Volunteers dig into backlog of 10,000-plus letters to Santa
NORTH POLE, Alaska (AP) — It’s not just the candy cane light posts and Christmas-themed street names. Another way the spirit of Christmas lives year-round here is on the day before Easter, when two dozen volunteer “elves” worked to finish Santa Claus’ 2017 correspondence.
In responding to children’s drawings and toy wish lists, volunteers sent them back a form letter from Santa, apologizing for being busy during Christmas and not responding sooner.
Volunteers created an elf name with which they signed the letters. In some cases, they added personalized notes, congratulating the child on being good in 2017, or thanking them for setting out milk and cookies.
Santa Claus letters have been important to North Pole since not long after the city was incorporated in 1952. But letters that arrived at the North Pole post office stopped getting responses in 2017, after the death in August of Gabby Gaborik, who ran the nonprofit organization Santa’s Mailbag.
Sharon Beeman works at Forbes Storage in North Pole and didn’t consider herself much of a volunteer before this fall. But she’d heard about children’s Santa Claus letters piling up at the North Pole post office and decided to act in November.
“I really don’t know what moved me, other than the thought of all of these children that write to Santa. We have an opportunity to give them joy,” she said.
Beeman had hoped to restart responding to letters through the Santa’s Mailbag organization, which had a history of responding to Santa letters in North Pole dating to 1954. But as she and a new board of directors researched the organization, they found some accounting problems. It hadn’t kept up with its IRS fillings and had been run almost entirely by Gaborik with little involvement from the rest of the board, she said.
Beeman and a new board decided to create a new nonprofit organization, Santa’s Letters, with a mission similar to Santa’s Mailbag. Santa’s Letters has an office in the Forbes Storage building on Saint Nicholas Drive but will be able to receive letters sent to 1 Santa Claus Lane, the address established by Santa’s Mailbag.
“Especially financially, we were not prepared to inherit some of the issues that came with Santa’s Mailbag,” Beeman said.
The U.S. Postal Service, through its Operation Santa program, sends Santa Claus letters to get responses from volunteers at 15 regional hubs in the Lower 48. Thousands of other Santa letters, some of them with no postage and addressed only to “Santa Claus, North Pole” make their way to the North Pole post office and to Santa’s Letters.
In addition to all the volunteer-written Santa responses, another category of Santa Claus mail comprises companies based in Alaska and elsewhere that allow parents to order customized Santa Claus letters online. Some of these letters also end up at Santa’s Letters in North Pole by accident. When the letters fail to reach their intended recipients, a North Pole return address on the envelopes sends the letters to the North Pole post office, Beeman said.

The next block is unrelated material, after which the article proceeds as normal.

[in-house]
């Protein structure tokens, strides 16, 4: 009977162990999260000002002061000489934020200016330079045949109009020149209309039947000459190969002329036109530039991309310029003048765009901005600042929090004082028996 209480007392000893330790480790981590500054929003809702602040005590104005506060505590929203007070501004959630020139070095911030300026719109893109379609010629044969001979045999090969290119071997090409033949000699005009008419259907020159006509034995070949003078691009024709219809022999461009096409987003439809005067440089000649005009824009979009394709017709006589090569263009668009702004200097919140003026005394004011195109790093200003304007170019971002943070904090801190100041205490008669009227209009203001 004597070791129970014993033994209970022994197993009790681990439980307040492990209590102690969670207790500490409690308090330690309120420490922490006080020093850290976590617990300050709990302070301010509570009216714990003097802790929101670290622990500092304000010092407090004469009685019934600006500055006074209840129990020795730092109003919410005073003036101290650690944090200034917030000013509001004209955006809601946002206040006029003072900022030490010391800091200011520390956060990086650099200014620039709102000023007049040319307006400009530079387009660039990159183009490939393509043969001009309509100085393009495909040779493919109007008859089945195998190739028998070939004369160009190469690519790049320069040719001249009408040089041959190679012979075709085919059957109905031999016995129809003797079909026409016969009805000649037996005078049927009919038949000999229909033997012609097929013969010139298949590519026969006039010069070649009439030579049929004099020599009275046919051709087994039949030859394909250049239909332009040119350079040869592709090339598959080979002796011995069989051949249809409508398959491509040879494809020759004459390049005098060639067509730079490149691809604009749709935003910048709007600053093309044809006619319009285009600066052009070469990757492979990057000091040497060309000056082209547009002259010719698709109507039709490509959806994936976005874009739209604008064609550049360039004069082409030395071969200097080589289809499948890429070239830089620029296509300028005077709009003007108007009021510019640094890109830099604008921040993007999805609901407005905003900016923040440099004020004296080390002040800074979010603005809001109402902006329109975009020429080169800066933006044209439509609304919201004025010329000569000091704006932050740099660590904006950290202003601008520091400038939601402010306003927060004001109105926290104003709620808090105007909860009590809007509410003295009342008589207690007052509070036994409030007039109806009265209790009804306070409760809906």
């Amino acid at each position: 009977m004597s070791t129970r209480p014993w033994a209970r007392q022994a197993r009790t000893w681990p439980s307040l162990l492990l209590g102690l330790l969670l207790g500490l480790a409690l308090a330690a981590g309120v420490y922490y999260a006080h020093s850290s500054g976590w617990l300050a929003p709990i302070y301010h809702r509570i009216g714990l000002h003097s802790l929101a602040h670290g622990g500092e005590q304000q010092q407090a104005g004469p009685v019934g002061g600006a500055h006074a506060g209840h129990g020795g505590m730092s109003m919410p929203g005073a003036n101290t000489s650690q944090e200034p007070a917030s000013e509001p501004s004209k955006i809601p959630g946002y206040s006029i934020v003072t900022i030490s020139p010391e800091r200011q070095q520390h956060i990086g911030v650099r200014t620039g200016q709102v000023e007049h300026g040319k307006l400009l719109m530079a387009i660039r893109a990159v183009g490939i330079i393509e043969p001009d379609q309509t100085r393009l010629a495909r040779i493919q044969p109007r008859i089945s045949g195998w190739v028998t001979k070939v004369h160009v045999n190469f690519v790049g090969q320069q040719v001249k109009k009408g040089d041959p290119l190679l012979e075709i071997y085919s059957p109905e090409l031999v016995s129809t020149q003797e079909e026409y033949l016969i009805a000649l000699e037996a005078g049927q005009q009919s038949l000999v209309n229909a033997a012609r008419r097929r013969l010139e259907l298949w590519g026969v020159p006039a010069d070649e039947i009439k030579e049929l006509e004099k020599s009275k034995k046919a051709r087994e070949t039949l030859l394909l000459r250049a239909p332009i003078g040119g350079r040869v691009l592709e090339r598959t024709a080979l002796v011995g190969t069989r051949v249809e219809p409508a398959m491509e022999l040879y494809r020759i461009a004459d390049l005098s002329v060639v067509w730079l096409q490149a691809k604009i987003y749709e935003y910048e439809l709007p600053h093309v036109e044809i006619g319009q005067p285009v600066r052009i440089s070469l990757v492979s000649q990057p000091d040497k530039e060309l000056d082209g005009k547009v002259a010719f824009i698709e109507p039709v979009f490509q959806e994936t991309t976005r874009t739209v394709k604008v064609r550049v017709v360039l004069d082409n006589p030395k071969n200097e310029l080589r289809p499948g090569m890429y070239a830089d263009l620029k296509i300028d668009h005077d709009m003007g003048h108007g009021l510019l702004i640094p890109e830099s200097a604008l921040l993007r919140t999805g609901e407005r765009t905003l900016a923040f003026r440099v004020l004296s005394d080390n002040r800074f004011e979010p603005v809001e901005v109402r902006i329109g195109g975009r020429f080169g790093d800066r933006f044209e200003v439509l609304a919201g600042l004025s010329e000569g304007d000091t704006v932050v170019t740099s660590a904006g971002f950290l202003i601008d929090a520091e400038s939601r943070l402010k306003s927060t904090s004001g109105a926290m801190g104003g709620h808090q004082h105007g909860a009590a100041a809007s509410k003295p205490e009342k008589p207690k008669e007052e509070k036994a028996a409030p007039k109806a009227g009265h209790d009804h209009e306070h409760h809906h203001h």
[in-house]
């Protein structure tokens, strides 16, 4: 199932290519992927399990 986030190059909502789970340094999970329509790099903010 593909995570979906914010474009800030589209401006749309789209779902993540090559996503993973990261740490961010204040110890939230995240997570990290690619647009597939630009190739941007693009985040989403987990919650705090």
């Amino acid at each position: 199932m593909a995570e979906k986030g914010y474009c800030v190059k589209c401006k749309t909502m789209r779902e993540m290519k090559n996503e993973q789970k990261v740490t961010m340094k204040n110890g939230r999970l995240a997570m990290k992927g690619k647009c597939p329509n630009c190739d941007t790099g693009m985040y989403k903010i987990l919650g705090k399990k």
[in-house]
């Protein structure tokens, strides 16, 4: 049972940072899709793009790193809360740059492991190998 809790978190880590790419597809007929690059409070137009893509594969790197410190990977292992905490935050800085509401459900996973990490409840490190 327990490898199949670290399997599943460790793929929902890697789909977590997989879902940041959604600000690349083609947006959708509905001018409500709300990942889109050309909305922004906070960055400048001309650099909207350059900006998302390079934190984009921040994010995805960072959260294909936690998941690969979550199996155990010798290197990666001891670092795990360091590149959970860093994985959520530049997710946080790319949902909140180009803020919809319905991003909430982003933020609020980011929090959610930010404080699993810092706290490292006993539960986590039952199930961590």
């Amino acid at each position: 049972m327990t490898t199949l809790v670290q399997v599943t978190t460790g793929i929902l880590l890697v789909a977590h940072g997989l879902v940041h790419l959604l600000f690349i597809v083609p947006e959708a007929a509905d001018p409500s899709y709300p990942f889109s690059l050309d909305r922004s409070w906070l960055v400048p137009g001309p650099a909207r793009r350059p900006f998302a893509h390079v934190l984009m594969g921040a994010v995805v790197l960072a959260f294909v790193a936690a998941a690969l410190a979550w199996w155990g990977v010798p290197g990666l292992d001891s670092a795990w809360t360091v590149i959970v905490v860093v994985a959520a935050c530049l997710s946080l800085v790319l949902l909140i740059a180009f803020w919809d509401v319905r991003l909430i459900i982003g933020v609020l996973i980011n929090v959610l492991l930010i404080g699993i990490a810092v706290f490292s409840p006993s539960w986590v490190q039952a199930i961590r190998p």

On March 31, the volunteer elves were working their way through what Beeman estimated was more than 11,000 leftover 2017 letters, neatly stacked in U.S Postal Service boxes. Letters came from across the Lower 48, and from international locations including Taiwan, Italy and India.
Beeman said she’d lost count of how many letters she’s sent. She picked Riki, her grandmother’s name, as her elf name. She tries to personalize every letter.
Volunteering as an elf is mostly a lighthearted task. Letter writers laughed with one other about a child who enclosed seeds as “reindeer food,” and another who disclosed that, despite appearances, she really does like her brother. But not all the letters are lighthearted wish lists for toys. As the elves open the envelopes, they look for special letters to flag, such as children who ask Santa Claus for things such as bringing parents or other family members back from illness or back from the dead. These letters get a more personalized response instead of the form letter.
The volunteers made a big dent in the 2017 Santa Claus mail. West Valley High School students will help with the remainder of the letters as a community service project, Beeman said. But Santa’s Letters will need help from volunteers again around October, when the volume of letters begins to ramp up again. This time, Santa Claus plans to be more prompt in his correspondence.
Information from: Fairbanks (Alaska) Daily News-Miner, http://www.newsminer.com